An expert in national park multisport adventure has just launched a new way to experience three iconic Rocky Mountain destinations in one immersive journey. Over eight active days this summer guests will go hiking, rafting and horseback riding through Grand Teton, Yellowstone and Glacier National Parks while recharging each night at distinctive lodges.

Austin Adventures’ new-for-2018 Wyoming Rockies Adventure collects guests in Jackson, WY, where the week-long expedition begins. There’s time to explore this Wild West town before settling into the Rustic Inn Creekside Resort & Spa located on seven lush acres adjacent to the National Elk Refuge and just a few blocks from Jackson’s lively town square. Welcome to the heart of the Rockies.

These mountains, constituting the spine of North America, rise thousands of feet out of the prairie, dividing the continent and providing some of the most dramatic and geologically diverse landscapes in the world. Those who have chosen to make their lives here are, among others, the guides, wait staff and innkeepers who interact with guests, sharing their understanding of this landscape while passing on love and lore.

“Our mantra is to engage as many senses as possible on an Austin Adventure,” says Dan Austin, founder and visionary director

(http://www.austinadventures.com/). To this end guests will…

Hike up to seven miles on easy to moderately strenuous terrain, ever alert for grizzly bears, bison, wolves, coyotes, elk, pronghorns – and wildflowers;

Horseback ride into the Bridger Teton National Forest, climbing 2,000 vertical feet to overlook Snake River Canyon;

Whitewater raft on class II-III rapids through Wyoming’s Snake River Canyon;

• Glide down zip lines under towering limestone cliffs, and come face-to-face with mountain goats grazing on mountainsides of wildflowers;

Swim and soak in an oversized Olympic pool fed by a virtually unlimited supply of 155-degree natural hot spring water;

Gaze 1,000 feet down into the V-shaped gorge of the color-splashed walls of the Grand Canyon of the Yellowstone River.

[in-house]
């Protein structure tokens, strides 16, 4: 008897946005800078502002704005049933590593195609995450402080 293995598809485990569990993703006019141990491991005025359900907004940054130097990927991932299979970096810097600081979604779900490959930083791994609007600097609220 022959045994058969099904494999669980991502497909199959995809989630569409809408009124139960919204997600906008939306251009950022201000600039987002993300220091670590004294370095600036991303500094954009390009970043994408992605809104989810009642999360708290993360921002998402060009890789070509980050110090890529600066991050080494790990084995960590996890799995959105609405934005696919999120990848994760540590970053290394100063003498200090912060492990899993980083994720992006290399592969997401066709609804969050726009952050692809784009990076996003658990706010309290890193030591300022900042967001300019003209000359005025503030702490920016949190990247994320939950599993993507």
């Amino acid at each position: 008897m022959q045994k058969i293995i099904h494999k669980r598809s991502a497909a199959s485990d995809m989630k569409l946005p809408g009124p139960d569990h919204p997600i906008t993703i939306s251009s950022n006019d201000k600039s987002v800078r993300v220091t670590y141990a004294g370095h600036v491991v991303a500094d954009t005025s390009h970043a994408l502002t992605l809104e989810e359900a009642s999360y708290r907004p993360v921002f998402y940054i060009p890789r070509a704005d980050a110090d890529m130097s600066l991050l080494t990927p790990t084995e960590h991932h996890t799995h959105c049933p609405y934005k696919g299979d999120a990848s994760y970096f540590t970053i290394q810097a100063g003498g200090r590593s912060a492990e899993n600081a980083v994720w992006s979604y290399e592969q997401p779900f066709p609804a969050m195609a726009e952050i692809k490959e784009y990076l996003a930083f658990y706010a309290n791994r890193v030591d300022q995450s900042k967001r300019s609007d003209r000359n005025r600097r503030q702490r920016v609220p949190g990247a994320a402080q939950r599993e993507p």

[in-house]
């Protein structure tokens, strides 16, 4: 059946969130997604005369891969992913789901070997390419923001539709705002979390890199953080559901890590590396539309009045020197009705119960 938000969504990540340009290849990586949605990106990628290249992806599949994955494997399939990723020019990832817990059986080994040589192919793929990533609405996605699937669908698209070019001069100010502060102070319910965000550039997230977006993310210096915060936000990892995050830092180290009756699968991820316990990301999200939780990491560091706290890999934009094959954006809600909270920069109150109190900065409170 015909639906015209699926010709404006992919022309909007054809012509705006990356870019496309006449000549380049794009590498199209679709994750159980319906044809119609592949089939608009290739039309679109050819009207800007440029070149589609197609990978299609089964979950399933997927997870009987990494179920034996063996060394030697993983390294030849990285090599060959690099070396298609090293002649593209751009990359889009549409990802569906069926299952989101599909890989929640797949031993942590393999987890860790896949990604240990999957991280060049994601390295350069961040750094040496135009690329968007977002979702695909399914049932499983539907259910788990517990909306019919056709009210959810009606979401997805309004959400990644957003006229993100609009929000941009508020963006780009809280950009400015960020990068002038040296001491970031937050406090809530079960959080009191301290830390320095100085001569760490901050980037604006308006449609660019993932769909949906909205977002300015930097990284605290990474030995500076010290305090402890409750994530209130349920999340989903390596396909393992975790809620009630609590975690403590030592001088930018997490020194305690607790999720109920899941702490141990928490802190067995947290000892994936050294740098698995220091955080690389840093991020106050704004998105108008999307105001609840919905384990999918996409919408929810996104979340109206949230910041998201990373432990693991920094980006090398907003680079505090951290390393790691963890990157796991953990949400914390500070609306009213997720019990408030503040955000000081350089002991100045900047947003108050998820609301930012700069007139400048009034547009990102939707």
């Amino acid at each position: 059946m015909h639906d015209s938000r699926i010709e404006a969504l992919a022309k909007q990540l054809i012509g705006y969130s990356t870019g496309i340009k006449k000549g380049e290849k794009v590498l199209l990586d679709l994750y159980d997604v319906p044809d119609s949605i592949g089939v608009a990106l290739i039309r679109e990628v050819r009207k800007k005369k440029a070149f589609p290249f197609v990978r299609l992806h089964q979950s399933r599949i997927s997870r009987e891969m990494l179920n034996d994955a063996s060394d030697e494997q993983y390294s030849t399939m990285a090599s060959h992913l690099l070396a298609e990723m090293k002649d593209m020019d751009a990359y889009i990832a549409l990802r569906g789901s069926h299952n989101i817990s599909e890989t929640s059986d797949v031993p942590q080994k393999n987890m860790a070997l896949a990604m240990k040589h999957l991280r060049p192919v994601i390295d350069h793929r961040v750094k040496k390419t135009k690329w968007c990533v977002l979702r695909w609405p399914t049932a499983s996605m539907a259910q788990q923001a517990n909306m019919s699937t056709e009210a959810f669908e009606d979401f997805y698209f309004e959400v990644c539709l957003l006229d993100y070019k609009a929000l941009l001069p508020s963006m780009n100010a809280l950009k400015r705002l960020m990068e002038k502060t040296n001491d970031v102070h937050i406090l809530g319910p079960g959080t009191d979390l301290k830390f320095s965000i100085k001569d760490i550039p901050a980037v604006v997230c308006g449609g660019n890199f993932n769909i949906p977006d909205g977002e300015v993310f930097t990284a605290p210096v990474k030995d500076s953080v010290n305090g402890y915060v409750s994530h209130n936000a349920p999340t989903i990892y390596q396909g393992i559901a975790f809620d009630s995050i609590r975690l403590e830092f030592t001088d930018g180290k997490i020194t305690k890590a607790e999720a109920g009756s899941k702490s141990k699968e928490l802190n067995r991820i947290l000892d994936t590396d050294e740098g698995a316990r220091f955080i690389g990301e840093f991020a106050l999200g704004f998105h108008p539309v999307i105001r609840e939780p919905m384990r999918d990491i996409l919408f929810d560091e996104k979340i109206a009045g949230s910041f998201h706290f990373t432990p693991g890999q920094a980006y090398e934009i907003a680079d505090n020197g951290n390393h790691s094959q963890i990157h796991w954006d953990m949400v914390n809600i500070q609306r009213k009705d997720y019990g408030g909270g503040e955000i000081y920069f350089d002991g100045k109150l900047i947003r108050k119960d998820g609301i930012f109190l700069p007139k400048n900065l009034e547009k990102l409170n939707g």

Learn the geological differences between three magnificently dissimilar national parks all within a geographically small area;

Investigate Yellowstone’s four geothermal features: spouting geysers, steaming hot springs, hissing fumaroles and bubbling mud pots.

Excursions from Jackson Hole will first introduce guests to the wonders of the Grand Tetons. Then moving into Yellowstone territory, guests are guided to views of the Grand Canyon of the Yellowstone on a backcountry hike that favors moose and elk sightings over the distant din of summer crowds. Arriving at Canyon Lodge there’s the opportunity to step back from technology and embrace lodging in the country’s oldest national park while chatting fireside with new-round friends. Departing the park at the West Gate, a 110-year-old Montana homestead, 320 Guest Ranch, offers cowboy comfort along the Gallatin River that winds through sage and towering pines. The movie A River Runs Through It was filmed nearby.

The scenic drive north to Glacier National Park is interspersed by a stop at the famous pools of Fairmont Hot Springs Resort. Guests spend a night here before heading to Whitefish, Montana, and two nights at the Grouse Mountain Lodge, one of the region’s finest. A day is spent exploring Glacier Park with a hike along the Highline Trail (also known as the Garden Wall) to Haystack Butte and back. A drive along the famed Going to the Sun Road reveals an alpine environment that wows with its wildflowers, precipitous peaks and an occasional mountain goat or bighorn sheep. A final gondola ride up Whitefish Mountain to soak in the breathtaking views precedes a transfer back to the Kalispell airport for the inevitable return home.

The per person double rate is $3,998 ($80 single supplement). Departures in 2018 are July 15 and July 25. The rate includes accommodations; all meals (except one on-own dinner); fully trained, first-aid-certified professional guides and knowledgeable local partners; all necessary equipment for scheduled activities; vehicle support and land transportation during the trip; Austin Adventures T-shirt, water bottle, luggage tags and luggage service; pre-departure and packing information; and incidental expenses such as taxes, dining and housekeeping gratuities, local partner and expert gratuities and national park entrance and permit fees.

For details see http://www.austinadventures.com A recent blog about the sights seen on this adventure can be found at http://www.austinadventures.com/travel-resources/best-of-the-west/

To help plan the next great journey, Austin Adventures’ 2018 catalog is available upon request. Please order ONLINE or call 1.800.575.1540 or email info@austinadventures.com. For a full roster of 2018 trips that is frequently updated beyond the print catalog please visit http://www.austinadventures.com.

About Austin Adventures

Based in Billings, Montana, Austin Adventures has spent more than 40 years building an international reputation as a top provider of luxury, small group, multisport tours for adults and families to the world’s most captivating destinations. Acknowledged twice by Travel + Leisure Magazine with the prestigious World’s Best Awards along with other national media accolades and distinctions. Austin Adventures has perfected the art of creating itineraries featuring exceptional regional dining, distinctive accommodations, incredible guides and exhilarating activities, all while keeping all-inclusive rates and services the norm. In addition to scheduled group departures on all seven continents, Austin Adventures has developed a reputation as the leader in customized trip planning and execution. All backed by the industry’s best money-back satisfaction guarantee.